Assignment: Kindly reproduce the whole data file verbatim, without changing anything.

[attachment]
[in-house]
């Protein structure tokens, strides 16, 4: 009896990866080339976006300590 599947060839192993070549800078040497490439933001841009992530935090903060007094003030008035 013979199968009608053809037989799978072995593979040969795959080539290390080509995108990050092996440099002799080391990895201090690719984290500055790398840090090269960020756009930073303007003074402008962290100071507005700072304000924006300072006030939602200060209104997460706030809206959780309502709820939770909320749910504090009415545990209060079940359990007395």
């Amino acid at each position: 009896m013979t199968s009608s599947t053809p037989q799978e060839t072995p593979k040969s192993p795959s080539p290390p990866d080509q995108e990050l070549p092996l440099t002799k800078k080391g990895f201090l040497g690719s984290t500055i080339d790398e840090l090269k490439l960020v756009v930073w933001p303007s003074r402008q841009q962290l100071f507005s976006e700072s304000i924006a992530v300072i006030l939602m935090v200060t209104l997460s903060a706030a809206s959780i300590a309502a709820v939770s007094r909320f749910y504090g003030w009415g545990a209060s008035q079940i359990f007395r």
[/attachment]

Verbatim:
[in-house]
């Protein structure tokens, strides 16, 4: 009896990866080339976006300590 599947060839192993070549800078040497490439933001841009992530935090903060007094003030008035 013979199968009608053809037989799978072995593979040969795959080539290390080509995108990050092996440099002799080391990895201090690719984290500055790398840090090269960020756009930073303007003074402008962290100071507005700072304000924006300072006030939602200060209104997460706030809206959780309502709820939770909320749910504090009415545990209060079940359990007395």
């Amino acid at each position: 009896m013979t199968s009608s599947t053809p037989q799978e060839t072995p593979k040969s192993p795959s080539p290390p990866d080509q995108e990050l070549p092996l440099t002799k800078k080391g990895f201090l040497g690719s984290t500055i080339d790398e840090l090269k490439l960020v756009v930073w933001p303007s003074r402008q841009q962290l100071f507005s976006e700072s304000i924006a992530v300072i006030l939602m935090v200060t209104l997460s903060a706030a809206s959780i300590a309502a709820v939770s007094r909320f749910y504090g003030w009415g545990a209060s008035q079940i359990f007395r």